The wine will also take longer to ferment and may not clear well. Starting off at the correct volume requires the use of a primary fermenter with at least an 8-gallon (30-L) capacity. This is to allow room for foaming during primary fermentation, which in a wine kit can be astonishingly vigorous.

Habit 5: Stir the Pot
Wine kits generally contain the admonition “stir vigorously” somewhere within the text of the instructions. Vigorous stirring is needed on day one. This is because the juice and concentrate are viscous and don’t mix easily with water. Even if it seems that dumping the contents of the bag into the primary with the water has done the job, it hasn’t. The juice lies on the bottom of the pail with a layer of water on top. This not only throws off any gravity readings, it also overworks the yeast. The yeast may get through the diluted top layer all right, but underneath it can’t ferment the high-sugar, unmixed juices. The yeast might even quit early, leaving underfermented wine.

Vigorous stirring is also needed when it comes time to stabilize and fine the wine. The stirring has to drive off all of the CO2 the wine accumulated during fermentation. This is because the dissolved gas will attach to the fining agents, preventing them from settling out. You need to stir hard enough to make the wine foam and keep stirring until it stops foaming.

Habit 6: Temperature Control
One factor that frequently causes problems with wine kits is using the wrong temperature, or varying temperature ranges during fermentation or fining. Kit instructions tell you to ferment your wine within a specific temperature range, typically 68–78 °F (18–24 °C). Kit yeast prefer this temperature range as it provides a good compromise between optimum growth and ester (flavor compound) production. Yeast cells certainly do not like drastic temperature fluctuations.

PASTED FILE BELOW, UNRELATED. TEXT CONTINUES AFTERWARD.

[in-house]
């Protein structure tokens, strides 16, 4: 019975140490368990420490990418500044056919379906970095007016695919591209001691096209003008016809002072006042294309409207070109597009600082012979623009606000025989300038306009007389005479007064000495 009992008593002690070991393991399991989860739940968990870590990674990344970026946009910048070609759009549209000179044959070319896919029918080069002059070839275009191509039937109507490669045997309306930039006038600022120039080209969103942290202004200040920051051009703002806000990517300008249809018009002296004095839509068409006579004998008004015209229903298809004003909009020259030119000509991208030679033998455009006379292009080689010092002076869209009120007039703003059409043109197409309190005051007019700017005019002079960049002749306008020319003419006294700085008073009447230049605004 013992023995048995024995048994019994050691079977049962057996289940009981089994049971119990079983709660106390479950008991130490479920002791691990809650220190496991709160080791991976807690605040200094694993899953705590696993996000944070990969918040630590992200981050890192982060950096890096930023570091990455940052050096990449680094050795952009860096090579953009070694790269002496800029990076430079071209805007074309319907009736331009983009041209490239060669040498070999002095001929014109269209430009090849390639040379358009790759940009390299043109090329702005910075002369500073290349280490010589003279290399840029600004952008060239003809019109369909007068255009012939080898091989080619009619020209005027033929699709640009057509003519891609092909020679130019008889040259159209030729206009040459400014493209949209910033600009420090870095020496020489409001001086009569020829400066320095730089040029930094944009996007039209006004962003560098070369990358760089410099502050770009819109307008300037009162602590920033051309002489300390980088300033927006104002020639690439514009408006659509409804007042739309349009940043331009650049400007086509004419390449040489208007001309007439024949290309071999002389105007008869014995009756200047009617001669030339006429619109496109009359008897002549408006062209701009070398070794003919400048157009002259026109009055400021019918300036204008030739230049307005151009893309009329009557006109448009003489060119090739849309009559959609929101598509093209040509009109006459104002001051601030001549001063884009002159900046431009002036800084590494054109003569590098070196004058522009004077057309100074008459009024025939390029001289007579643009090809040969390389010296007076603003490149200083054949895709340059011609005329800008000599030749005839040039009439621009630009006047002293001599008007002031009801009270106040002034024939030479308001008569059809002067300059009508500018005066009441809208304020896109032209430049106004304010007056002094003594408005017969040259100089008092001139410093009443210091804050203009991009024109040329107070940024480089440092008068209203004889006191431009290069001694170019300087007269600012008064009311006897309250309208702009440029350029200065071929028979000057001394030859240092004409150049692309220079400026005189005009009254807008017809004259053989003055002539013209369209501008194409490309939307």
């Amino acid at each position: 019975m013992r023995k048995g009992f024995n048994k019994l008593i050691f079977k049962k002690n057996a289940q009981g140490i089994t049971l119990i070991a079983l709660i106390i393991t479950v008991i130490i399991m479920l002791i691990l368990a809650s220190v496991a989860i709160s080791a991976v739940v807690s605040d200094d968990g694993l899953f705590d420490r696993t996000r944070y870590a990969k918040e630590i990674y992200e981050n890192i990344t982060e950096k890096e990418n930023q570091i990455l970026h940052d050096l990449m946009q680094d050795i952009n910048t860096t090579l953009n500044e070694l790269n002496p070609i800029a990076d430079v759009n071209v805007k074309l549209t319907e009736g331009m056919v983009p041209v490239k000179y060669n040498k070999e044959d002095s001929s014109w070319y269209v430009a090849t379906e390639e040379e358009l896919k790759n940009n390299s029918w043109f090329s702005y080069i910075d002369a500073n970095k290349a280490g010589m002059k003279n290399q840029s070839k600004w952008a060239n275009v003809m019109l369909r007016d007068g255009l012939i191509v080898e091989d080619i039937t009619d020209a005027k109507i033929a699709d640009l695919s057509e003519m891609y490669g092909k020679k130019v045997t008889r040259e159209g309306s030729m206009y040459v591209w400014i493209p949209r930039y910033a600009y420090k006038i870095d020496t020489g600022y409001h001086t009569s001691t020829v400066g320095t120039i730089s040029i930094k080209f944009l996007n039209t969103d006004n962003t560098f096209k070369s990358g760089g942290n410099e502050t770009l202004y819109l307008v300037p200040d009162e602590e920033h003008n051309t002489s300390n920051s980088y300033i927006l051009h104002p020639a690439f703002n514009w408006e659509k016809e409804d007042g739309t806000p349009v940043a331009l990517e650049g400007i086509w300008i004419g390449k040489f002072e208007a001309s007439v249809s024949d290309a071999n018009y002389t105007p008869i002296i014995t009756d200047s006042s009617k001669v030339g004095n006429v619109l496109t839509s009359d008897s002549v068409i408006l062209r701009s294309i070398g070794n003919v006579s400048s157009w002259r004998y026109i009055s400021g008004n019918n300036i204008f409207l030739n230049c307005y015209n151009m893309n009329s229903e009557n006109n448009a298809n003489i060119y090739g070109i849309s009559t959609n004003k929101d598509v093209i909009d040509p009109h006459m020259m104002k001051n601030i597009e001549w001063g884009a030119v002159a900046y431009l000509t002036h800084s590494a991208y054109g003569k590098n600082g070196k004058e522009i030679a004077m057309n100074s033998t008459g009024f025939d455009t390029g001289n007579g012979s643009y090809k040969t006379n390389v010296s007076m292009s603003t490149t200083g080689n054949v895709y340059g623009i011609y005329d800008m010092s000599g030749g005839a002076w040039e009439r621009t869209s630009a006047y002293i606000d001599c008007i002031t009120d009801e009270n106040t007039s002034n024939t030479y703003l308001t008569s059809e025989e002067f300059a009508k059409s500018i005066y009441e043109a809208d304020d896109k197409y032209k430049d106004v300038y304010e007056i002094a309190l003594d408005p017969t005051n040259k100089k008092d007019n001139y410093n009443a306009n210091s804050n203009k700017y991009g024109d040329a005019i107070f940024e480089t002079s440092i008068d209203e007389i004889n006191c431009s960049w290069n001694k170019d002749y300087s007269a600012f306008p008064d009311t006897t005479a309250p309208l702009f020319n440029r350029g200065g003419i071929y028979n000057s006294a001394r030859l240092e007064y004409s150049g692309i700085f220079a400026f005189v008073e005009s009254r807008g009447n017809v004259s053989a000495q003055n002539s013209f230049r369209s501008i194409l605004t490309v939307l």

This is another situation where kit instructions are different from grape winemaking techniques. In commercial wineries, some white wines are fermented cooler than this, sometimes below 55 °F (12 °C). Again, commercial wineries have the luxury of taking a year or so before they bottle their wines. For the home winemaker though, if the fermentation area is too cool, the wine will ferment very slowly and you’ll be stuck with fizzy, unfineable wine.

Temperature range is one thing, but temperature fluctuations are another kettle of oysters. Winemaking yeast is actually a fussy little milquetoast of a fungus. Too many cycles of hot and cold and it will decide that the environment is too hostile and it will go dormant. This will extend the length of your fermentation — and may even stop it altogether.

Habit 7: Magic Ingredient
Have you ever wondered if there was a magic ingredient that you could add to your wine to make things easier? The truth is, there actually is such a thing — it is called time. You see, wine kits are ready to bottle in 28 or 45 days — they’re not ready to drink! For most whites, and virtually all reds, at least six months is needed to smooth out the wine and allow it to express mature character. Heavy reds will continue to improve for at least a year, rewarding your patience with a delicious bouquet. So, the old kit winemaker’s secret to making great homemade wines: Add the magic ingredient of time and let it work its magic!